SALT LAKE CITY — There's a high probability that you know someone with an eating disorder. It could be your daughter, your friend, your wife.
A contributing factor: a culture obsessed with weight loss and body image.
Utah County has had one of the highest rates of eating disorders in the country. Camilla Kuhns has battled anorexia for most of her life. And while she fears food, ironically baking is her passion.
Camilla began baking desserts and blogging about her eating disorder to raise money for treatment. She often baked at night when she couldn't sleep.
People from all over the world have visited her site and are cheering her on. Many anorexics say they appreciate her courage to openly discuss a mental illness most people suffer with in silence.
Camilla makes her favorite cookies from scratch.
"It's more of a workout if you do it by hand," she said. "Which I know I shouldn't care about, but I do."
Her mother helps with the frosting, while her brother is the taste tester. She has to take his word that it's good.
"I'm afraid I'll eat it somehow," she said.
Camilla lives in constant fear of calories. She has battled anorexia since she was 11 years old. Her family has done everything they can to free her.
"I would just like her to see herself as she really is," her mother said. "She really doesn't see herself accurately, either physically or emotionally or her personality."
Despite all the delicious food she bakes, Camilla lives only on cauliflower with hot sauce and a few nuts. She details her habits and health on her blog.
"My heart rate is between 32 and 35 beats per minute," she said. "My doctor tells me my body is eating my heart. It's slow suicide."
While she starves her body, Camilla also pushes herself with endless exercise.
"I've been on a treadmill just bawling because you feel like you don't have a choice," she said. "It's like, just get off the treadmill. Get off the treadmill. And your eating disorder is sitting there saying no, because if you do that then you fail."
It's that fear of failure and the fight for control that drives her illness. "It's not about how you look, it's about control," Camilla said. "I don't see a skinny girl."
Measuring at 5 feet 8 inches and weighing less than 100 pounds, Camilla sees only how much more weight she could lose.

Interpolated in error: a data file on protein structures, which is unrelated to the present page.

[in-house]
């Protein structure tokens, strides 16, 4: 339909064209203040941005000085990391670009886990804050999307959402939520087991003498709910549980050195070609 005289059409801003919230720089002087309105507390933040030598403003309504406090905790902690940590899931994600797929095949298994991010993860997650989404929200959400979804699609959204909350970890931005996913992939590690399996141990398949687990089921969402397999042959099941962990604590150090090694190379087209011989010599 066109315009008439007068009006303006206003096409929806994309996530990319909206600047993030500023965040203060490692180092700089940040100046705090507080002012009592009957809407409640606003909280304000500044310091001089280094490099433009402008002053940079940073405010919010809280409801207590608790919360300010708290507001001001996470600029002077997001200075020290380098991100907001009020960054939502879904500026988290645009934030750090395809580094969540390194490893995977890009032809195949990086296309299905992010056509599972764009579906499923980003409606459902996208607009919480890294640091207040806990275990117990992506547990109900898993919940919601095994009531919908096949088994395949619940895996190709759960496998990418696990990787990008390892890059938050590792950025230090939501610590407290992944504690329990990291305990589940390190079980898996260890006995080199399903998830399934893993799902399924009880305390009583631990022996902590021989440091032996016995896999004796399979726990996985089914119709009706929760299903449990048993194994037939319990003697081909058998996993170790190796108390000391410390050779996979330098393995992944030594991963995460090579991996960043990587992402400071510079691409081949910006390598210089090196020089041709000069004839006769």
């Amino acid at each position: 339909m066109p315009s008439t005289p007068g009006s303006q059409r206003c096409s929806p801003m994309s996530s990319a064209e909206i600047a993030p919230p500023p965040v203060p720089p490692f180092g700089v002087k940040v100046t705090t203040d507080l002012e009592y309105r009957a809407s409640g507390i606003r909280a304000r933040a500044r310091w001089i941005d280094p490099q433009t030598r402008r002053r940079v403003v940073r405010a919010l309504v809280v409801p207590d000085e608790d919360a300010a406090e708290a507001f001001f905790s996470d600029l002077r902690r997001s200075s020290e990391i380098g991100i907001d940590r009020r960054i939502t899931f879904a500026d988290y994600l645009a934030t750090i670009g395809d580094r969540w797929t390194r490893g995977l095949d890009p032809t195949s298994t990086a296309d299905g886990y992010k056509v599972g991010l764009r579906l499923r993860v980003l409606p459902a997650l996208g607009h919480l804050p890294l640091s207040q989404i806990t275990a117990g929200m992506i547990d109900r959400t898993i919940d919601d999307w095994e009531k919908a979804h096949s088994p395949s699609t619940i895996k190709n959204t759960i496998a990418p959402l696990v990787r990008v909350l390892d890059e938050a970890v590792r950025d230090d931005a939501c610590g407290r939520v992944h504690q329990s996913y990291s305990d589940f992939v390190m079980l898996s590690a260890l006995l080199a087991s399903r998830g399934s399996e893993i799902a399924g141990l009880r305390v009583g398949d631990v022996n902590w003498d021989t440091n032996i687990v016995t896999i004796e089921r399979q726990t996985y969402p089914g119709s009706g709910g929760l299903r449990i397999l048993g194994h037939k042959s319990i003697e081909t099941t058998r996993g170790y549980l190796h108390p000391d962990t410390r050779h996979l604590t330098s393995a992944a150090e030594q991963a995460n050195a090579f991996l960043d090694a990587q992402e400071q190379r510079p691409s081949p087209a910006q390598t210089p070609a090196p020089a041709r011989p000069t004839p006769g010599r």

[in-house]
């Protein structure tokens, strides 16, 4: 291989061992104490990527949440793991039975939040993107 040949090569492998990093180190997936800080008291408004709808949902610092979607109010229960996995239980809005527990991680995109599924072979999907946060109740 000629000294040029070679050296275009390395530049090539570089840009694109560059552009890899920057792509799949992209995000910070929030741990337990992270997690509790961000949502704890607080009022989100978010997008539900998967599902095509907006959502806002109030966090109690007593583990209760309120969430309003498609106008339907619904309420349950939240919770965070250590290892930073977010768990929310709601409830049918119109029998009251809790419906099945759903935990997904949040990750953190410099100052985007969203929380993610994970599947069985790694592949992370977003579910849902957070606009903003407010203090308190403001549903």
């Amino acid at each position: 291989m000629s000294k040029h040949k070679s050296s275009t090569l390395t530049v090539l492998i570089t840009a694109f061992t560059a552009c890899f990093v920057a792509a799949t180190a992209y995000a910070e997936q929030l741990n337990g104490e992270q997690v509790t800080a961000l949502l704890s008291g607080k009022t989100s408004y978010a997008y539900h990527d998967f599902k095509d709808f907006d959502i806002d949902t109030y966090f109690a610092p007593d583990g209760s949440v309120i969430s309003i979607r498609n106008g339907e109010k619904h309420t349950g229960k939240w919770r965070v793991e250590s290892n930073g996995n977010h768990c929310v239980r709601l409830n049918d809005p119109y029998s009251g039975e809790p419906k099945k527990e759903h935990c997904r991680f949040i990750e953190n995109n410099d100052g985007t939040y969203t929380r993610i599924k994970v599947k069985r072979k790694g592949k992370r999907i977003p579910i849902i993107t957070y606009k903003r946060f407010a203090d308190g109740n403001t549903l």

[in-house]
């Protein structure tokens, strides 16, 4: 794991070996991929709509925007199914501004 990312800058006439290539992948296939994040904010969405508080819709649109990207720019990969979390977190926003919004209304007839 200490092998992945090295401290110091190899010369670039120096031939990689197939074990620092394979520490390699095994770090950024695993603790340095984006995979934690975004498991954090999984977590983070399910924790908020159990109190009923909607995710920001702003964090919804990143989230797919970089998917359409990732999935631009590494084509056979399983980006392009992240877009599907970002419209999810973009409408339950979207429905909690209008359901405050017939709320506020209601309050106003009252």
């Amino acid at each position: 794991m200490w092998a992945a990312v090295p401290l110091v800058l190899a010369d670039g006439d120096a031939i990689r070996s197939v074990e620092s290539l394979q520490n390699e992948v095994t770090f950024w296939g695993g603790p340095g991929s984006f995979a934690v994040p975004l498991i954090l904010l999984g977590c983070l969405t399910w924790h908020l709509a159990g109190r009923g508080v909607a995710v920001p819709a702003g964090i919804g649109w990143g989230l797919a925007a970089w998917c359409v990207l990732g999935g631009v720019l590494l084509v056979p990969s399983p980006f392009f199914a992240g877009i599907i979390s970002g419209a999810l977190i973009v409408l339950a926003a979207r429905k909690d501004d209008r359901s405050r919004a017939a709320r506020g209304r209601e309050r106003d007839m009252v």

"When you think about it, since everybody is so obsessed with food, what a great way to show your willpower and control by not giving into it," said Dr. Nicole Hawkins.
People often mistakenly assume anorexics are seeking attention and simply want to be thin. The reality is, most want to disappear.
Eating disorders are really nothing about how the patient perceives how they look, they are nothing about food. They are underlying feelings of not feeling good enough, underlying feelings of anxiety, depression, shame.
–Dr. Nicole Hawkins
"Eating disorders are really nothing about how the patient perceives how they look, they are nothing about food," said Hawkins. "They are underlying feelings of not feeling good enough, underlying feelings of anxiety, depression, shame."
"It's very isolating, it's very shameful and it's very lonely," said Camilla.
Teens and college-age women have the highest rate of eating disorders.
"Parents would be shocked to know how many of their daughters are dealing with this," said Hawkins.
But doctors at the Center for Change say they are treating more young mothers through outpatient programs, along with women in their 50s and 60s. They're also beginning to treat more men.
Camilla has tried numerous outpatient programs. Last month, she finally agreed to hospitalization at the Center for Change in Orem.
"It's very hard to want to get help when you don't really care that much about your life," she said.
It's very hard to want to get help when you don't really care that much about your life.
Doctors suggest she stay at least four to six months.
"I'm moving slowly because I'm just terrified," said Camilla. "This has been a crutch for me for so long and I just feel like I'm losing my crutch."
Camilla's treatment runs $900 a day, which could end up costing more than $150,000. Insurance companies are beginning to help with some of the costs of eating disorder treatments, but don't cover residential treatment, which has the highest recovery rate.
Why does it treatment cost so much? Patients require a of medical care, often to deal with their hearts and psychiatric treatment. They also need 24-hour supervision.
Camilla says it's hard to believe her life is worth that enormous price. But she loves her family.
"I want my siblings to have their sister," she said. "We talk about this, how they don't have their sister right now. They have an eating disorder that lives with them."
Camilla's treatment is going well but she is still months away from recovery and doesn't have enough money to stay much longer.
Friends have organized a benefit dinner in Salt Lake on Dec. 9.